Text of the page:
EDMONTON RADIO: CJSR still ‘alternative’ after all these years

If you’re going to listen to one radio station you can’t stand to listen to all the time, why not let it be CJSR?

You could do a lot worse. Because, friends, those lonely days where one single station could sustain you, be your constant friend and companion, where the only good music on the radio seemed to be 630 CHED or old K-97 where the DJs would stick on the entire B side of Dark Side of the Moon and just let it play while they went out for a toke, are long gone. We’re living in an attention deficit disordered world, obsessed with “merch” and “branding.”

Not CJSR. There is almost never an insincere moment or commercial pitch at this volunteer-programmed community radio free-for-all. You won’t hear a shred of “corporate rock” – unless it’s ironic. The South Siders used to call CJSR “That University Station,” because you could only pick it up within a mile of campus and the North Siders wouldn’t know what the hell you were talking about. It airs citywide since they installed a bigass transmitter 20 years ago, and of course worldwide on the Internet.

Starting its annual fund drive Oct. 26, CJSR still has that old college vibe. Listening to it constantly is like being trapped in a giant frat house with the brainy Alphas talking global economics over port in one room, the Deltas drinking Jager to the tune of Anthrax in the next, the Omegas blasting hard house down the hall and the goth kids – the Zetas? – smoking pot up in the attic in the company of vintage Bauhaus. And there’s some experimental jazz band in the basement.

A subtle sense of irony and hipness pervades the proceedings, although when CJSR is serious it’s very serious indeed. They talk a good deal, and run a lot of serious news and public affairs programming that deal with many serious issues. Meanwhile, the announcer-producers pick and spin a staggering breadth of non-popular music you will not hear anywhere else. Not CBC. Not CKUA. Certainly not the Bear. You’ve heard of triple-A radio? This is triple E radio: Eclectic, Eccentric and Exotic. For proof, here are some of CJSR’s most popular artists at the moment: Wilco (alt-weird-country), Slim Moore & The Mar-Kays (neo-soul), Stephen Malkmus and The Jicks (ex-Pavement, grunge-noise-weird-rock), Raised By Wolves (Australian punk rock), Anthrax (New York thrash metal), Deep Dark Woods (dusty Saskatoon alt-country), The Mighty Popo (African folk) and the John Stetch Trio (hardcore jazz). Now imagine all that in a row.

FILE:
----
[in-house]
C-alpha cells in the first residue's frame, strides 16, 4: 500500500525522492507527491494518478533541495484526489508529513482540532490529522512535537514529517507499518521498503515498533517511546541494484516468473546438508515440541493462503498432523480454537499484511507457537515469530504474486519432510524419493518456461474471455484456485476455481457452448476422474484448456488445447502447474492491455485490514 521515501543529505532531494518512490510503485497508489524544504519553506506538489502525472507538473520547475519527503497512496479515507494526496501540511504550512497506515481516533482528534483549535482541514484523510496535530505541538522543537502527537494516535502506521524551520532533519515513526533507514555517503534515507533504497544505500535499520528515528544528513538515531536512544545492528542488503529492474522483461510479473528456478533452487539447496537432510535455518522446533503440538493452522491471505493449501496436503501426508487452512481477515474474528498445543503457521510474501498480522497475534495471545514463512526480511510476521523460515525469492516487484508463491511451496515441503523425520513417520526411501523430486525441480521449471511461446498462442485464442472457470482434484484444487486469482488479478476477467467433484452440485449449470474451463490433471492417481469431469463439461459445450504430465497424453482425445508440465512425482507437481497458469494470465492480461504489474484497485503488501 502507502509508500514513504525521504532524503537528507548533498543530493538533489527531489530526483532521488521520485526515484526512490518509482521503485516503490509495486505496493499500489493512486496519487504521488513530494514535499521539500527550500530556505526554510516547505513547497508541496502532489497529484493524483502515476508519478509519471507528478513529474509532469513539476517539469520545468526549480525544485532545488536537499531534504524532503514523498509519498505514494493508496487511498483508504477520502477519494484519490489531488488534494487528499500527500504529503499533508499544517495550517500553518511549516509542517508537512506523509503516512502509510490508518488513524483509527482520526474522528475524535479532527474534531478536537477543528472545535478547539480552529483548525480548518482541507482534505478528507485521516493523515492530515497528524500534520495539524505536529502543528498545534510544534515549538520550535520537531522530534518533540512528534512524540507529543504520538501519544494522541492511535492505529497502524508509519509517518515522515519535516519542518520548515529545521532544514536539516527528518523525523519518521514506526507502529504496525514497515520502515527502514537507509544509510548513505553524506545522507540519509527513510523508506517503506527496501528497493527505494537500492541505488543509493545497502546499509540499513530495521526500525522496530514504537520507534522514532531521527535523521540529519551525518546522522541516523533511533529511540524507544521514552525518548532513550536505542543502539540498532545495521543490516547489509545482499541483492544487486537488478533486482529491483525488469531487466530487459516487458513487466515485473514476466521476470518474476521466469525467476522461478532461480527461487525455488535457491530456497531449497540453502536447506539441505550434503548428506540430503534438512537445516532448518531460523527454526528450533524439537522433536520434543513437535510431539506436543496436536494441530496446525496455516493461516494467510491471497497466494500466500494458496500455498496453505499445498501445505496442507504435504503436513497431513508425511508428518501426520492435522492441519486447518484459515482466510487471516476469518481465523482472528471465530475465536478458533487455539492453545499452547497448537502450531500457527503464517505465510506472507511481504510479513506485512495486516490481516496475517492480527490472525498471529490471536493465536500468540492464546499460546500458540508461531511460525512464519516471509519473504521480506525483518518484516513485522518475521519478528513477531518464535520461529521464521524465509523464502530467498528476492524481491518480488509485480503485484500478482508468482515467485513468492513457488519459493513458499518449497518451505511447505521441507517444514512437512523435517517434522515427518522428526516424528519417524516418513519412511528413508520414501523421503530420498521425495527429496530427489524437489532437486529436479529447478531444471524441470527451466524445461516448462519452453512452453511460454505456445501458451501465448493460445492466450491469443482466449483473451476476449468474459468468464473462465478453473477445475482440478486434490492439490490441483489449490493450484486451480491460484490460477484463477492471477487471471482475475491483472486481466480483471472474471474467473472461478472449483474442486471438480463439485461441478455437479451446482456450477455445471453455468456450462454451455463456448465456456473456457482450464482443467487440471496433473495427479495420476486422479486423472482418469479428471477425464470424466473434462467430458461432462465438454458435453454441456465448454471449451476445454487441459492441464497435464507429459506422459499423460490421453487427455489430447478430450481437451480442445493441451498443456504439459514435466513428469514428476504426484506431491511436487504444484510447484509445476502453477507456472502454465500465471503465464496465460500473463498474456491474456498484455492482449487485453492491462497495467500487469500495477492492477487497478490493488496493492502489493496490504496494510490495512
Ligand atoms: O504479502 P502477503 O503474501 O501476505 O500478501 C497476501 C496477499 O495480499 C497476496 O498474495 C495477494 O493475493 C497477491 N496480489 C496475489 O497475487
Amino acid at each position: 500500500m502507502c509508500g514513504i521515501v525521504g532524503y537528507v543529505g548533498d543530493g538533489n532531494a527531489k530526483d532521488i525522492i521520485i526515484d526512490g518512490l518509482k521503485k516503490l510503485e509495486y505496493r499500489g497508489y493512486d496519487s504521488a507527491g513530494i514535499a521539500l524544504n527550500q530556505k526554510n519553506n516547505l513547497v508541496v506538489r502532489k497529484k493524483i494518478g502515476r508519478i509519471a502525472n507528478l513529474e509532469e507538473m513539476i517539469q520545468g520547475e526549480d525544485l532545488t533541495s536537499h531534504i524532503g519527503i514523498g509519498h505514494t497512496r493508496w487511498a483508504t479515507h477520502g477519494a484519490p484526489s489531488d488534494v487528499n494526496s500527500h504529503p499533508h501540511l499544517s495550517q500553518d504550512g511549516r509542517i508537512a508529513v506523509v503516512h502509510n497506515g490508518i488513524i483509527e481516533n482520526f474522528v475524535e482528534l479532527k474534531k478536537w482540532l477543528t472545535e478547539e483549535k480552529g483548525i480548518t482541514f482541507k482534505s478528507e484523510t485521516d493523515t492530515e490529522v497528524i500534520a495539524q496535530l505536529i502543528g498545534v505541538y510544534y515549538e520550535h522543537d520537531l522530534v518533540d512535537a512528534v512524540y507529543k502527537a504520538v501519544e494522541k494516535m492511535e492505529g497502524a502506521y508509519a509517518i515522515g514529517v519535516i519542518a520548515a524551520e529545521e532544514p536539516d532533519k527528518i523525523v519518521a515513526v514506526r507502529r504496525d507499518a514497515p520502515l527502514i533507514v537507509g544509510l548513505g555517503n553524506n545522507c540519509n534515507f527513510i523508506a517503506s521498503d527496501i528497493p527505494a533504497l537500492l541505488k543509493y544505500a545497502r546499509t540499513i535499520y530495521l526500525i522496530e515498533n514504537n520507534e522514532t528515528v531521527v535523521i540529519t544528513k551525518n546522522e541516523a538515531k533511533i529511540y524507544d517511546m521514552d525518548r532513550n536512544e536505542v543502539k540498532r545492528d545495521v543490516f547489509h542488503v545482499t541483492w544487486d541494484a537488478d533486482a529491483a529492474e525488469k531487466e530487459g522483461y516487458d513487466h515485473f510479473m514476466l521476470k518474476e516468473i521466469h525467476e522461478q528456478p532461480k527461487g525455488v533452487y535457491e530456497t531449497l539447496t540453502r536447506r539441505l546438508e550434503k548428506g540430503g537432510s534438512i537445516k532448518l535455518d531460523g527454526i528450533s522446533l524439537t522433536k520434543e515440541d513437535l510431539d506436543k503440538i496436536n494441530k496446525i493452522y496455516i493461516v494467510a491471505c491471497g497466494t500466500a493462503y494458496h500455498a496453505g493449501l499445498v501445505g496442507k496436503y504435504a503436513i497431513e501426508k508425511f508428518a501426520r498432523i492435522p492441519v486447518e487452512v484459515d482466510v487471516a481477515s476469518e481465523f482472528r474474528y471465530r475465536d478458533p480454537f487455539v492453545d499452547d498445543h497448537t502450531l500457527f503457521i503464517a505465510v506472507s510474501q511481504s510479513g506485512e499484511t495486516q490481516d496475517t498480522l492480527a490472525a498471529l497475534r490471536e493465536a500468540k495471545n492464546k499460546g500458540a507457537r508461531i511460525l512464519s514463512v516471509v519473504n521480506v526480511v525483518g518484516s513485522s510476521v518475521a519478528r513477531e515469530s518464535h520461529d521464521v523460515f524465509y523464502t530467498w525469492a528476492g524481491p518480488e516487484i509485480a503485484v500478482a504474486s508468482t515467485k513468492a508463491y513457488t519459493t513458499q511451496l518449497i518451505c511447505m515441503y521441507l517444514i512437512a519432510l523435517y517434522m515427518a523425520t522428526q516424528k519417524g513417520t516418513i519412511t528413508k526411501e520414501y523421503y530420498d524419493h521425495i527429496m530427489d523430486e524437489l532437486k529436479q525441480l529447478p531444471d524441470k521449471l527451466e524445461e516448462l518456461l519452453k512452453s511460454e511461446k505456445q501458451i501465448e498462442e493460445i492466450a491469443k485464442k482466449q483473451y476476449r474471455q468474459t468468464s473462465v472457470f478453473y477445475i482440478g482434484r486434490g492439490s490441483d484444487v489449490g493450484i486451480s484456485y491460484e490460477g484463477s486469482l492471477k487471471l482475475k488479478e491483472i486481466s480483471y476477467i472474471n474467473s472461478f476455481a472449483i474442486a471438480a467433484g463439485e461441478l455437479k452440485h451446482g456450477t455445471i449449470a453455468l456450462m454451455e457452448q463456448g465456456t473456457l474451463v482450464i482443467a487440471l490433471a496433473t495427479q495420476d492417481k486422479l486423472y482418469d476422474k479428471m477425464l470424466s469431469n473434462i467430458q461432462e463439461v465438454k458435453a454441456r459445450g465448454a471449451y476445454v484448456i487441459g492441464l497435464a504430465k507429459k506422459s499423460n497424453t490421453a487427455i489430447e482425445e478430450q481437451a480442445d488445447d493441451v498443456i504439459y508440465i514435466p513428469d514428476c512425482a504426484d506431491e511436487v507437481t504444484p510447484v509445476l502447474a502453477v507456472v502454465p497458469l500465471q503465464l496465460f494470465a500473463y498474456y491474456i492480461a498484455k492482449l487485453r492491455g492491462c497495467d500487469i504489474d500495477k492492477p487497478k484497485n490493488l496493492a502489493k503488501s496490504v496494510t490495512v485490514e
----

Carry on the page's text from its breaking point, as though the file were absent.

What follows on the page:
There are talk shows that deal with controversial issues you don’t generally hear about in mainstream media: like the story that Obama actually ordered the assassination of American citizens when all Bush did was wiretap them. This is a surprise coming from supposedly left-wing college media. And CJSR airs so much BBC you’ll start worrying that Tevez will stay at Citeh. Whatever the hell that means.

The most amazing thing about CJSR is how little its creative direction has changed in 20 years. They still use the word “alternative,” which is what non-mainstream music was called before it was commodified into the corporate modern rock we know today.

CJSR’s music librarian Chad Brunet (above) – one of two full-time paid employees at the station – declares, “We’re the only actual true alternative station in Edmonton. We’re the dictionary definition of alternative … We’re the true alternative to the pap you get everywhere else.”

This sounds awfully familiar. I wrote about CJSR once before in 1992 for an Edmonton Sun article that mocked That University Station’s self-serious attitude, scatterbrained playlist, surfeit of punk rock and amateur “pimply-voiced DJs” – prompting Brunet’s predecessor Craig Elliott to write an angry letter urging my resignation from the Sun. We’re cool now.